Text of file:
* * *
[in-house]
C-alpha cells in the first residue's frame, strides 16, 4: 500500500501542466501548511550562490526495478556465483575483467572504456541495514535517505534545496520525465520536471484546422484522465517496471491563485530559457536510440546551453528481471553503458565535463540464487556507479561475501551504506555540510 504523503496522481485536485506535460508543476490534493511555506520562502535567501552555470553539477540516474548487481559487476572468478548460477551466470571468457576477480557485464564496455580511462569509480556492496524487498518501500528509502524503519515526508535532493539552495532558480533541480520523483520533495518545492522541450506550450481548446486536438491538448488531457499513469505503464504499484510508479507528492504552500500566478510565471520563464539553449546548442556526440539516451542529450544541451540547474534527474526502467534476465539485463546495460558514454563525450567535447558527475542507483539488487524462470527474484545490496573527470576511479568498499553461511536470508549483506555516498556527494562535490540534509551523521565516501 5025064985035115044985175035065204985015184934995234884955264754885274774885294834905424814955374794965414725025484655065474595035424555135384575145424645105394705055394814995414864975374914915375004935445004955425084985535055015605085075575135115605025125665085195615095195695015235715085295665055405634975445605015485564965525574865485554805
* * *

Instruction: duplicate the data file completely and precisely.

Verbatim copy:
[in-house]
C-alpha cells in the first residue's frame, strides 16, 4: 500500500501542466501548511550562490526495478556465483575483467572504456541495514535517505534545496520525465520536471484546422484522465517496471491563485530559457536510440546551453528481471553503458565535463540464487556507479561475501551504506555540510 504523503496522481485536485506535460508543476490534493511555506520562502535567501552555470553539477540516474548487481559487476572468478548460477551466470571468457576477480557485464564496455580511462569509480556492496524487498518501500528509502524503519515526508535532493539552495532558480533541480520523483520533495518545492522541450506550450481548446486536438491538448488531457499513469505503464504499484510508479507528492504552500500566478510565471520563464539553449546548442556526440539516451542529450544541451540547474534527474526502467534476465539485463546495460558514454563525450567535447558527475542507483539488487524462470527474484545490496573527470576511479568498499553461511536470508549483506555516498556527494562535490540534509551523521565516501 5025064985035115044985175035065204985015184934995234884955264754885274774885294834905424814955374794965414725025484655065474595035424555135384575145424645105394705055394814995414864975374914915375004935445004955425084985535055015605085075575135115605025125665085195615095195695015235715085295665055405634975445605015485564965525574865485554805